Citing a mission to make the Connecticut Bar Association more diverse and inclusive, the CBA’s Board of Governors has tapped Nassau County Bar Association Executive Director Keith Soressi to be its new executive director.
Soressi, who led the NCBA for six years and had previously been associate director of the New York State Bar Association, begins the job Feb. 26.
Soressi, who was one of four finalists brought back for second interviews by the CBA Search Committee, will focus on diversity and inclusion initiatives and growing the 10,000 member association. He will also work closely with the association’s sections, committees and task forces, according to past CBA President Monte Frank.
Frank, president from 2016-17 and a member of the search committee, said Soressi “has extensive experience in all aspects of running bar associations. During the interview process, he showed his commitment to our values.” Top among those values, Frank and others said, was building on the many diversity plans that have already been implemented.
CBA President Karen DeMeola initiated a diversity pipeline connected to urban middle and high schools in the state in May 2017. Since then, DeMeola has visited 10 high schools in the state for panel discussions on the law and career lessons on becoming a lawyer.
“The goal is to make sure populations and communities that do not have access to lawyers and judges get introduced to those individuals,” DeMeola said. “We talk to students about what lawyers do and often introduce students to meet a lawyer for the first time.”
The CBA has also encouraged law firms to pledge they will launch conversations about diversity and inclusion. More than a dozen firms have signed up since the plan was announced in 2015. “This is a commitment by firms and legal aid associations to engage in a conversation within the legal community,” DeMeola said. “It can be about hiring and bottom line numbers, but that conversation needs to take place.”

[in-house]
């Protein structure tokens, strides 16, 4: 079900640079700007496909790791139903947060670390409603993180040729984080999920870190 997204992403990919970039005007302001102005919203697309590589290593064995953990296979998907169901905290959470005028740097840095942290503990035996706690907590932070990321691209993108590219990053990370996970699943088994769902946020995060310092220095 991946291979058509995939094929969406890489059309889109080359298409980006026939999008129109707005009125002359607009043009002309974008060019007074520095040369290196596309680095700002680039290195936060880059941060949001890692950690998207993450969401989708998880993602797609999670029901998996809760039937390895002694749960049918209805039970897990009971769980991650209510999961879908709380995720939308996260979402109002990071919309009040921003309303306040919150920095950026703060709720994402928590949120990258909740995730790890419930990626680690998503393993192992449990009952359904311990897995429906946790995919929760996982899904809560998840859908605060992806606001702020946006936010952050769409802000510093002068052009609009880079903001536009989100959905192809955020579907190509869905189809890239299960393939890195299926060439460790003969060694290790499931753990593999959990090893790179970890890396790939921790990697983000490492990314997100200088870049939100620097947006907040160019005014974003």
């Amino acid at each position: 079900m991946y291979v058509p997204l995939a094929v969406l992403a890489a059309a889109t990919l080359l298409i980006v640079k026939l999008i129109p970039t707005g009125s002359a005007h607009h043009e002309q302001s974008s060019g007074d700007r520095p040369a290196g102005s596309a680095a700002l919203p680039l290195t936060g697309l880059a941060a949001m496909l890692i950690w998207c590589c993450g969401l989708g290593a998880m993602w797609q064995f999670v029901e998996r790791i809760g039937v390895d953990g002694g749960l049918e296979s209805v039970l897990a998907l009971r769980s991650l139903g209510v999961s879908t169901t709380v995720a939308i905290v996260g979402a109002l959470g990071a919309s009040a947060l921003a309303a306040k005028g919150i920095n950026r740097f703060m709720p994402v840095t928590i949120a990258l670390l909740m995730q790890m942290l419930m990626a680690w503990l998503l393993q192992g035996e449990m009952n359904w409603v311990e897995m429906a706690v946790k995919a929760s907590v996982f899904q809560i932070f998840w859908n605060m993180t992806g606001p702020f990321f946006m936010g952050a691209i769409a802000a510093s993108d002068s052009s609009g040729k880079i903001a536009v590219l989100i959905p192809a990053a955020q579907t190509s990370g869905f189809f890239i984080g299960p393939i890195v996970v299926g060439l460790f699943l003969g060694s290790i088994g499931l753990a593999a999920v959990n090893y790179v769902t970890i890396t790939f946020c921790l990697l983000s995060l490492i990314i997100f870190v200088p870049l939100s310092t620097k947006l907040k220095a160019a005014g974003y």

Garlinck Dumont, a solo practitioner and president of the George W. Crawford Black Bar Association, said she believes the CBA’s diversity efforts are headed in the right direction.
“Any organization can do better, but the CBA through efforts like its pipeline project in the schools, is moving forward and in the right direction,” said Dumont, a CBA member for the past five years.
DeMeola said Soressi will take over for co-interim executive directors Suzanne Hard and Carol DeJohn.
“Keith is what I like to call a bar lifer,” DeMeola said. “He understands how bar associations work and he understands you need to keep members engaged.” DeMeola said the CBA is currently working on gathering statistics that will identify the association’s cultural makeup.
Soressi received his law degree from the University of San Francisco and has held positions with the District of Columbia bar as well as the California Bar Association.